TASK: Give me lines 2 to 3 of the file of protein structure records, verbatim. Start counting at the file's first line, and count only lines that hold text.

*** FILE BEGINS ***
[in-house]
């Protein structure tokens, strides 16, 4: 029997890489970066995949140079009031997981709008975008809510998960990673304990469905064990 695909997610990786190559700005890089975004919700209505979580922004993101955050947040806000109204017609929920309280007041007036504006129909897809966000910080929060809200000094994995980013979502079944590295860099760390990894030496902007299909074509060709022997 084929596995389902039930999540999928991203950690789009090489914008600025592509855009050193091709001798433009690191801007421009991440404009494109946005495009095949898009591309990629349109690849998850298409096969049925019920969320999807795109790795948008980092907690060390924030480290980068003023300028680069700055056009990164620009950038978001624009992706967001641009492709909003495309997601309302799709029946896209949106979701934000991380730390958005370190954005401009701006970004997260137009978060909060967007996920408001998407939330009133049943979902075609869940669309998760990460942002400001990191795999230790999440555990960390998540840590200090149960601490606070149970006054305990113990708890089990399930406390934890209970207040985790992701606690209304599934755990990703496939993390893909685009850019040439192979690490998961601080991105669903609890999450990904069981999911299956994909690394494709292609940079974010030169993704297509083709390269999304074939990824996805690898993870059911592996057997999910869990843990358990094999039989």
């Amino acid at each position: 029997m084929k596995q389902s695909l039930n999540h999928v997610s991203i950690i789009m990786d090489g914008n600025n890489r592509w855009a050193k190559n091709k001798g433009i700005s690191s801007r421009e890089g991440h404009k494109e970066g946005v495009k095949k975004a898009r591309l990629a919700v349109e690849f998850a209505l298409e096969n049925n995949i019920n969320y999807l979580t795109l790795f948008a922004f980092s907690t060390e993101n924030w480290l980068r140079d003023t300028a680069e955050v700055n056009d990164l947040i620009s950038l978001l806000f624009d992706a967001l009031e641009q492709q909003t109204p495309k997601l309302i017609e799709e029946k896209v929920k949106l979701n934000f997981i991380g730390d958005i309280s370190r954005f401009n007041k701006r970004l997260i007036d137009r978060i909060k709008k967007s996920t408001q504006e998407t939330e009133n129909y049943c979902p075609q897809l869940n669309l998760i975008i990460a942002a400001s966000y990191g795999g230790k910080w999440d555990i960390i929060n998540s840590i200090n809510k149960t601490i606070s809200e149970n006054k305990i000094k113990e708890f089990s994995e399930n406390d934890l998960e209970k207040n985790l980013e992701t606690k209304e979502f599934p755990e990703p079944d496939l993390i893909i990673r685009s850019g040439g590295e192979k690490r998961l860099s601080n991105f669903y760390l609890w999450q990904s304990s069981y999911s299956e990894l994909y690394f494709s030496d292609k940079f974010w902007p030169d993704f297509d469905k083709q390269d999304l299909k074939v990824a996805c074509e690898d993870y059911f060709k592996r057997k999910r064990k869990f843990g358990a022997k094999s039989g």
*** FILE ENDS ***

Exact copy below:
């Protein structure tokens, strides 16, 4: 029997890489970066995949140079009031997981709008975008809510998960990673304990469905064990 695909997610990786190559700005890089975004919700209505979580922004993101955050947040806000109204017609929920309280007041007036504006129909897809966000910080929060809200000094994995980013979502079944590295860099760390990894030496902007299909074509060709022997 084929596995389902039930999540999928991203950690789009090489914008600025592509855009050193091709001798433009690191801007421009991440404009494109946005495009095949898009591309990629349109690849998850298409096969049925019920969320999807795109790795948008980092907690060390924030480290980068003023300028680069700055056009990164620009950038978001624009992706967001641009492709909003495309997601309302799709029946896209949106979701934000991380730390958005370190954005401009701006970004997260137009978060909060967007996920408001998407939330009133049943979902075609869940669309998760990460942002400001990191795999230790999440555990960390998540840590200090149960601490606070149970006054305990113990708890089990399930406390934890209970207040985790992701606690209304599934755990990703496939993390893909685009850019040439192979690490998961601080991105669903609890999450990904069981999911299956994909690394494709292609940079974010030169993704297509083709390269999304074939990824996805690898993870059911592996057997999910869990843990358990094999039989």
């Amino acid at each position: 029997m084929k596995q389902s695909l039930n999540h999928v997610s991203i950690i789009m990786d090489g914008n600025n890489r592509w855009a050193k190559n091709k001798g433009i700005s690191s801007r421009e890089g991440h404009k494109e970066g946005v495009k095949k975004a898009r591309l990629a919700v349109e690849f998850a209505l298409e096969n049925n995949i019920n969320y999807l979580t795109l790795f948008a922004f980092s907690t060390e993101n924030w480290l980068r140079d003023t300028a680069e955050v700055n056009d990164l947040i620009s950038l978001l806000f624009d992706a967001l009031e641009q492709q909003t109204p495309k997601l309302i017609e799709e029946k896209v929920k949106l979701n934000f997981i991380g730390d958005i309280s370190r954005f401009n007041k701006r970004l997260i007036d137009r978060i909060k709008k967007s996920t408001q504006e998407t939330e009133n129909y049943c979902p075609q897809l869940n669309l998760i975008i990460a942002a400001s966000y990191g795999g230790k910080w999440d555990i960390i929060n998540s840590i200090n809510k149960t601490i606070s809200e149970n006054k305990i000094k113990e708890f089990s994995e399930n406390d934890l998960e209970k207040n985790l980013e992701t606690k209304e979502f599934p755990e990703p079944d496939l993390i893909i990673r685009s850019g040439g590295e192979k690490r998961l860099s601080n991105f669903y760390l609890w999450q990904s304990s069981y999911s299956e990894l994909y690394f494709s030496d292609k940079f974010w902007p030169d993704f297509d469905k083709q390269d999304l299909k074939v990824a996805c074509e690898d993870y059911f060709k592996r057997k999910r064990k869990f843990g358990a022997k094999s039989g």